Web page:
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Creditor or debtor rider, part 2

In my last column, I equated the United States’ growing debt problem with riders who expected their horses to serve them rather than them serving their horse.

The unique position that God in flesh, Jesus Christ, took as an example to us of how to truly excel, was to learn how to be a servant. Servants learn to be sensitive to the needs of those around them, which in the long run makes them the best leaders – and the best business owners. This also makes them the best horsemen.

Last time I emphasized how keeping our bodies in shape not only helps healthcare be more reasonable for us all, it helps give our horses a smoother ride. Also, just as we all appreciate those who sweat beside us in the trenches more, horses appreciate those who rub shoulders with them, and rack up the miles beside them to earn the right to get on their backs.

Mike Daniels

Mike Daniels

The more time we spend with horses, the more we can learn to anticipate their moves and overall motion. The sensitivity of a servant learns to sense a horse turning before they actually do. This is true with forward, backward and sideways movement also. One of the reasons we bounce on a horse’s back is that we are at least one beat behind our horse’s movement. The best place to be to hone our anticipatory servant skills with horses is right behind their shoulders on the ground. This is the vantage point where we can see and feel almost everything. This is also the point in which horse and human might be most uncomfortable with each other in the beginning. A longer lead rope can help us gradually move closer to the horse as we learn to trust each other more in our movement together.

To have smooth transitions through all of our movements together, we must clearly signal our horses with our body language before we enforce with lines or sticks. This also helps our horses not to be at least one beat behind us. We do not get this with the magic of Hollywood in a two-hour movie. This is the spiritual consistency of the cotton picker moving down the rows of cotton, time after time.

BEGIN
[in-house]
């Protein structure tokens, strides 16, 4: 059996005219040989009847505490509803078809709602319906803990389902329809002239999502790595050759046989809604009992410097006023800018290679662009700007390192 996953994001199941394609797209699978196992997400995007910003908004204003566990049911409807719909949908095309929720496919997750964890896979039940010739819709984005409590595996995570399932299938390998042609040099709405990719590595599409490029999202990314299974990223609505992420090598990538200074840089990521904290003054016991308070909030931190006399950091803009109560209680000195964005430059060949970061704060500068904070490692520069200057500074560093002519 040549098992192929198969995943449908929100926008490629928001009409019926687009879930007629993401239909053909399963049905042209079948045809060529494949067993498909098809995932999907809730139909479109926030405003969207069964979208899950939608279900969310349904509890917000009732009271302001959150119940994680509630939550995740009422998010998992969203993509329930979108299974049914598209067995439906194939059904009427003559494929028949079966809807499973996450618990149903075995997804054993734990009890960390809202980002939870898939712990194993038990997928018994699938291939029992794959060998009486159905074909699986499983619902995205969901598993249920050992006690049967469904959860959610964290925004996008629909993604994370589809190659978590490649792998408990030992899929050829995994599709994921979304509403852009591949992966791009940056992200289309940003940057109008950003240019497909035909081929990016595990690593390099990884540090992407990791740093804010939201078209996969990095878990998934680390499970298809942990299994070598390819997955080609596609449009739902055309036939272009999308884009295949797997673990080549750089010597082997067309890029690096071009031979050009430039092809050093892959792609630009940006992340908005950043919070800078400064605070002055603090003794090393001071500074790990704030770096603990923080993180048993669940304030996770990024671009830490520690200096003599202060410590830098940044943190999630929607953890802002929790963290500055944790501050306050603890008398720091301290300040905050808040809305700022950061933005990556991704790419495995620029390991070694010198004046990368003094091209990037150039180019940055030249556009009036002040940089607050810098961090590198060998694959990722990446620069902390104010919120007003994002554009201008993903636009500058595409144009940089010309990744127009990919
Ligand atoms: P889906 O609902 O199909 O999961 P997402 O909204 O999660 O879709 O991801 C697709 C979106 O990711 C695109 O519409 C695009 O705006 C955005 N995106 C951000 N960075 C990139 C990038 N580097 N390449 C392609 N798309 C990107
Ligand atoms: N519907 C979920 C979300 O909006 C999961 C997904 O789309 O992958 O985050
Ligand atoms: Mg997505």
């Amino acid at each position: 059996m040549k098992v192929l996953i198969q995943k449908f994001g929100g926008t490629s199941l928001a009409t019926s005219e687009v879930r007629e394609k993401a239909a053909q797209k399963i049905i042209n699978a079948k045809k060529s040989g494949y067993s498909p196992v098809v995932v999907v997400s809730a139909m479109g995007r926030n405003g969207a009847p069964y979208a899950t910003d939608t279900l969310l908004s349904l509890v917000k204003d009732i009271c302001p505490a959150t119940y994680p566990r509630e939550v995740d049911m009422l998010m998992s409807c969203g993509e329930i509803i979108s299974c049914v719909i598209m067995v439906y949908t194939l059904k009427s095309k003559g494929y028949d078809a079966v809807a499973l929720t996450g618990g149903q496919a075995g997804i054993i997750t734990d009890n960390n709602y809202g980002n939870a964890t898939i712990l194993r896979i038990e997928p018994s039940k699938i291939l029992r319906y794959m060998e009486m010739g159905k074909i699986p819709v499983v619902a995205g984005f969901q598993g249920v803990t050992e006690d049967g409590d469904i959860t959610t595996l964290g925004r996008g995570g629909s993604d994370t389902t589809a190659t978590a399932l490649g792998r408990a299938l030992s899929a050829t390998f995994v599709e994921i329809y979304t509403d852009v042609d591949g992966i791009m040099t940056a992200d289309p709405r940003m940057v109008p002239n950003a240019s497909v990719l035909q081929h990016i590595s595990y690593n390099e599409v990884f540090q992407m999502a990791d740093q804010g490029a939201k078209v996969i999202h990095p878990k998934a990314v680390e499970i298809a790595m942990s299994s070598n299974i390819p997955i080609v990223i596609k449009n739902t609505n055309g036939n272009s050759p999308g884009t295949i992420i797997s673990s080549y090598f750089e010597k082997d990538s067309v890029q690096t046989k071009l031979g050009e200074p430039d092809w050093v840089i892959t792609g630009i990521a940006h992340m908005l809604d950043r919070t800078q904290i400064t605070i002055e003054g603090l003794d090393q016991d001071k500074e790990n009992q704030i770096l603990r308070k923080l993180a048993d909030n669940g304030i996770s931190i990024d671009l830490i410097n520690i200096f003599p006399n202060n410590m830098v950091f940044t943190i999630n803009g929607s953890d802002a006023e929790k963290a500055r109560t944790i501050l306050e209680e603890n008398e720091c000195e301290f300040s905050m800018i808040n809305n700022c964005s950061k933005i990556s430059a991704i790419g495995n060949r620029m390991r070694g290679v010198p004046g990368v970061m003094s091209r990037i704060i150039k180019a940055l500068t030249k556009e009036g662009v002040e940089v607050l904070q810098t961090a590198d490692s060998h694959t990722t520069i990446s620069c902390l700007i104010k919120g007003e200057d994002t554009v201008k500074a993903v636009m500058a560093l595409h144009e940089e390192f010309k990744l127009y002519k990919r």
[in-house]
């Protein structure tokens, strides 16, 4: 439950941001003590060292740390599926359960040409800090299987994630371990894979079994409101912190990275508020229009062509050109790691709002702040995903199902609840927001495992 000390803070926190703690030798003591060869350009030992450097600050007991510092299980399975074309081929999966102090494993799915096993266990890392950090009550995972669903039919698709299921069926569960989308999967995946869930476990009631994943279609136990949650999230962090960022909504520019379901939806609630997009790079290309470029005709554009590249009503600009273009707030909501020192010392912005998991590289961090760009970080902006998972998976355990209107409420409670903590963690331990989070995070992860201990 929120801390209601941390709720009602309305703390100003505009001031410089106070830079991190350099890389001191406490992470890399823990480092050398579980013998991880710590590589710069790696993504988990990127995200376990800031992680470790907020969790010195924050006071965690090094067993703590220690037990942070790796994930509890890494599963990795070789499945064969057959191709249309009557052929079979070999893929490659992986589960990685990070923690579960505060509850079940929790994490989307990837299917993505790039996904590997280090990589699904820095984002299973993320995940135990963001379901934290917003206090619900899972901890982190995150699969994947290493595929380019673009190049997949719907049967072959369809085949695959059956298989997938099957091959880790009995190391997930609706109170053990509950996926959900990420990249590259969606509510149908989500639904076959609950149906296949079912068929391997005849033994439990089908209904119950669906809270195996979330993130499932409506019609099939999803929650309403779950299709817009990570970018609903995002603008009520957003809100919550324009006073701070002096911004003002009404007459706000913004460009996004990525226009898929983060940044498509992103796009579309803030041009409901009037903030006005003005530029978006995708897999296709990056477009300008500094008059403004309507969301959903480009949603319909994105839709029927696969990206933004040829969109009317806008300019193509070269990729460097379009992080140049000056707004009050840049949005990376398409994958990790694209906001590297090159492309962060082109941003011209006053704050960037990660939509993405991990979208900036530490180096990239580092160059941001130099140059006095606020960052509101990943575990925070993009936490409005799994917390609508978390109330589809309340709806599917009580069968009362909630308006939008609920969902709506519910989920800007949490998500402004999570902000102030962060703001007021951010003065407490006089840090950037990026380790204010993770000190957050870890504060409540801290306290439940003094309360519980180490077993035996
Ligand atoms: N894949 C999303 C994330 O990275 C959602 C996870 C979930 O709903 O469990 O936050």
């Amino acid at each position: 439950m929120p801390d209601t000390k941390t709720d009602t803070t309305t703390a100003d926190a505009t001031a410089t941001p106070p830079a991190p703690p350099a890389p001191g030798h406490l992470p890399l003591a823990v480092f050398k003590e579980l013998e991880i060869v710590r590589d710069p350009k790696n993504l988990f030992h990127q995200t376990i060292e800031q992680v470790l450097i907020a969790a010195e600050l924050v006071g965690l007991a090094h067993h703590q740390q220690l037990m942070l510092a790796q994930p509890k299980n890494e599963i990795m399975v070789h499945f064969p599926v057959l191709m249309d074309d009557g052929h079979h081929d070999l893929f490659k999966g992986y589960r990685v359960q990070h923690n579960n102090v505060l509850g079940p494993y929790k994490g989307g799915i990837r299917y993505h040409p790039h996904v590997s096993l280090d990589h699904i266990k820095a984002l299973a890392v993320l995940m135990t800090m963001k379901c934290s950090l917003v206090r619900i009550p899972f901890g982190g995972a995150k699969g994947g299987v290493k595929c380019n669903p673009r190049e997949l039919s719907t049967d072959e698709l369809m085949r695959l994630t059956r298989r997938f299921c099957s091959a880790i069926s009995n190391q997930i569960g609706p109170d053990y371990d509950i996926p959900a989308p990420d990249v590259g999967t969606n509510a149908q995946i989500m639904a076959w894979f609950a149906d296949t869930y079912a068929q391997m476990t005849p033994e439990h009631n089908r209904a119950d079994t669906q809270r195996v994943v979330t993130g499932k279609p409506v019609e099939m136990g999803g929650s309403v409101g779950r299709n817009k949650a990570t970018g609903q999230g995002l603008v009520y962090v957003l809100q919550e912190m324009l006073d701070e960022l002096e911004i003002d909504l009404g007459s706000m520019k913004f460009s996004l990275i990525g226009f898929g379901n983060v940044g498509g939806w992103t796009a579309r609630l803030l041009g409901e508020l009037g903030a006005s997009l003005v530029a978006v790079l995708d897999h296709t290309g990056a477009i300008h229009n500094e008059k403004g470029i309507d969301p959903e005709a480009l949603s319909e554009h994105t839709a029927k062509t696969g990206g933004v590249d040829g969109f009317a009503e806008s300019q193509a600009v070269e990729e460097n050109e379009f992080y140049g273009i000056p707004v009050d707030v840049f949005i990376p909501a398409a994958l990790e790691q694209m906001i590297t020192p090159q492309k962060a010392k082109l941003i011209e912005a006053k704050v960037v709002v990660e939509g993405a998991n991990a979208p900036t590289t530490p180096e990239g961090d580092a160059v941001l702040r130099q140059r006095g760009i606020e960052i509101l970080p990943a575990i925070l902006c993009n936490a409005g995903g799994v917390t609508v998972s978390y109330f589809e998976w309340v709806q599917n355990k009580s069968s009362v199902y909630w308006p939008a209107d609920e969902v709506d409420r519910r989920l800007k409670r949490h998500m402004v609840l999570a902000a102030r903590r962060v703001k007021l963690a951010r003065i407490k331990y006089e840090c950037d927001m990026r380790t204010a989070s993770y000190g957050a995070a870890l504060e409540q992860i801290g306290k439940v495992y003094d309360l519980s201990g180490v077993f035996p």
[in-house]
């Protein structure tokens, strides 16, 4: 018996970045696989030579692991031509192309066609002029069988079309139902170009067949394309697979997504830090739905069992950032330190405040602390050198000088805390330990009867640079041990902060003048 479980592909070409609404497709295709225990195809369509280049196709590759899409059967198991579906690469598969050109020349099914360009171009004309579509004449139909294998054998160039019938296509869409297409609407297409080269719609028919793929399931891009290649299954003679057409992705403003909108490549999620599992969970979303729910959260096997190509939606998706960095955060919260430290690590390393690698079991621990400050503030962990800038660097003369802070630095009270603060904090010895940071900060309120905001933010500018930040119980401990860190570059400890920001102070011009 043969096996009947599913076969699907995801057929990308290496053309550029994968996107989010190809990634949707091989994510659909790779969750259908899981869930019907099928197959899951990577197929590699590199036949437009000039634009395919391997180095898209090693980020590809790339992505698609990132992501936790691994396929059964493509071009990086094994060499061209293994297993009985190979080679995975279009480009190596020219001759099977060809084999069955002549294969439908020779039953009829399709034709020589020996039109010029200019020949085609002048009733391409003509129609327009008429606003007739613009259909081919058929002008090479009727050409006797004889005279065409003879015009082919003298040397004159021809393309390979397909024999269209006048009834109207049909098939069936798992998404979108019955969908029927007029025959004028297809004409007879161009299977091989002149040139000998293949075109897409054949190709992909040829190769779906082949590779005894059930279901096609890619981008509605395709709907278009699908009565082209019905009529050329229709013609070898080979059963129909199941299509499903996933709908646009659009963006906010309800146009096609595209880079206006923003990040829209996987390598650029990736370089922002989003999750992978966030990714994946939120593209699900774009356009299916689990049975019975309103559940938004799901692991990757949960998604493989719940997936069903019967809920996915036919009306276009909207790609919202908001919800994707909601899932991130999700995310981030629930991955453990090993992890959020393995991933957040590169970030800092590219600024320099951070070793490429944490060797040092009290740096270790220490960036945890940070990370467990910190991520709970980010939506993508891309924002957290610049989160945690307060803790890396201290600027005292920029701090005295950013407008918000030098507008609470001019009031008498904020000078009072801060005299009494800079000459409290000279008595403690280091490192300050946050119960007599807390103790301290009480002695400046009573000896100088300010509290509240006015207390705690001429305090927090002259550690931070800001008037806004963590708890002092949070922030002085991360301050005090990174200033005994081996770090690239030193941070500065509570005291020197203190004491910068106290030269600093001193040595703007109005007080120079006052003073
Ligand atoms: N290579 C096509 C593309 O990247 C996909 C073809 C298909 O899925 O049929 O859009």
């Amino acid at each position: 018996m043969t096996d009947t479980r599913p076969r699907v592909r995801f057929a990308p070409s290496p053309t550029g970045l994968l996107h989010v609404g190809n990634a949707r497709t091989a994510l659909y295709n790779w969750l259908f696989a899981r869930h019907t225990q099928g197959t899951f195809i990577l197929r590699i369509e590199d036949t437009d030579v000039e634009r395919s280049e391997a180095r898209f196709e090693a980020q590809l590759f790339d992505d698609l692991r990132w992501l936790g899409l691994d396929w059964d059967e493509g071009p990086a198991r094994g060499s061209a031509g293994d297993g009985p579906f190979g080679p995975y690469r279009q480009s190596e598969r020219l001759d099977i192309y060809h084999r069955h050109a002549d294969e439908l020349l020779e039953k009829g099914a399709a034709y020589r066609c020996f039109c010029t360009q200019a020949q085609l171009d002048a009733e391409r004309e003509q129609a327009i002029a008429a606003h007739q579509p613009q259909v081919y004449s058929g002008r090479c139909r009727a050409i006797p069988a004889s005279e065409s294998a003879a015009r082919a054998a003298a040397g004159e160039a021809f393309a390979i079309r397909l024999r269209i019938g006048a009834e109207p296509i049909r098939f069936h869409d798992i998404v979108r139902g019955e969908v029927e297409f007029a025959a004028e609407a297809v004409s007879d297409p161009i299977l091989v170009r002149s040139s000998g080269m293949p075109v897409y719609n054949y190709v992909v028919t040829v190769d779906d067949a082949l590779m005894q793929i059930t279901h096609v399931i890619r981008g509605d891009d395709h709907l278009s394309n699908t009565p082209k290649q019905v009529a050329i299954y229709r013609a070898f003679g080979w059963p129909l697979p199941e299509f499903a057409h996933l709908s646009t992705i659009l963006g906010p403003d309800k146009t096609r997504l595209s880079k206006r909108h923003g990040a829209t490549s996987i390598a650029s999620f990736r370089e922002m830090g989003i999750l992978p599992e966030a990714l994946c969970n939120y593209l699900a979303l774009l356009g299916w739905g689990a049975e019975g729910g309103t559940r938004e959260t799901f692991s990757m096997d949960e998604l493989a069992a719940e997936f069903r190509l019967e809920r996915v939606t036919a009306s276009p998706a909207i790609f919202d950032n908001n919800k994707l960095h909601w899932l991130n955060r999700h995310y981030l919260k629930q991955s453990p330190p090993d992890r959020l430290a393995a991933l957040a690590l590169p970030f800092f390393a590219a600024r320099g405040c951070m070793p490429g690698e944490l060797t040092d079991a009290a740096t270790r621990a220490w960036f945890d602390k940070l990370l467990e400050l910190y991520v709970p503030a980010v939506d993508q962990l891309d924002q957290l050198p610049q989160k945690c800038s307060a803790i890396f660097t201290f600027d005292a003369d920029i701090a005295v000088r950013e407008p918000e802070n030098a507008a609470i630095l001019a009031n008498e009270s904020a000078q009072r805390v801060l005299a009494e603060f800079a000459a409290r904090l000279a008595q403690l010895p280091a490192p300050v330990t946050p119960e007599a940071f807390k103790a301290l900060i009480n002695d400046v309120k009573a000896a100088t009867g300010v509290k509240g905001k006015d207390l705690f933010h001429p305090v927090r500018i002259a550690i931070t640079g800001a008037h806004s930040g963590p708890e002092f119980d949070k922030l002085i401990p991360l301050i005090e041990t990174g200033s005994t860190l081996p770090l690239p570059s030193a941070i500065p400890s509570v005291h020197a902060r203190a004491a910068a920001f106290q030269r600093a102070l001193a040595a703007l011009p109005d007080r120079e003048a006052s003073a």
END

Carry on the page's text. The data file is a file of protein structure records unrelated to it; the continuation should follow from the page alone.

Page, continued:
The last best way we can help serve our horses better and give both of us a smoother ride, is by developing our shock absorber system. The smoothest ride possible for horse and rider is a three-point stance on the horse’s back. The human uses all of their joints to provide a horse a smooth ride. The fingers, wrists, elbows, and shoulders moving in rhythm with the horse’s neck, complement toes, ankles, knees, and hips moving in rhythm to the horse’s body from the stirrups up. Our flexible back and abdomen bridge these two systems moving independently of each other. When we look at the brim of our hat, it should look almost as still as a hat on a hook. Then we will have developed a ride that will help a horse show that they are indeed one of the most graceful creatures God has created.

To sit a horse without bouncing, we must develop our waist and back. Our s-shaped spine must be able to flex as easily as possible, with our abdomen as free as a belly dancer’s. Our best flexion happens while we are leaning somewhat back, whereas with the three-point stance, we are more forward. Horsemanship is the beauty of a boss who works harder than the help to be the example of what an excellent ride is all about.

Just as The United States of America became the greatest country the world has ever known because most American bosses were inspired by Jesus Christ to emulate him, we become great in our horses’ eyes when we do the same.

Mike Daniels is a horsemanship trainer and barefoot trimming specialist from Raymondville. Email: rlhorse58@yahoo.com.

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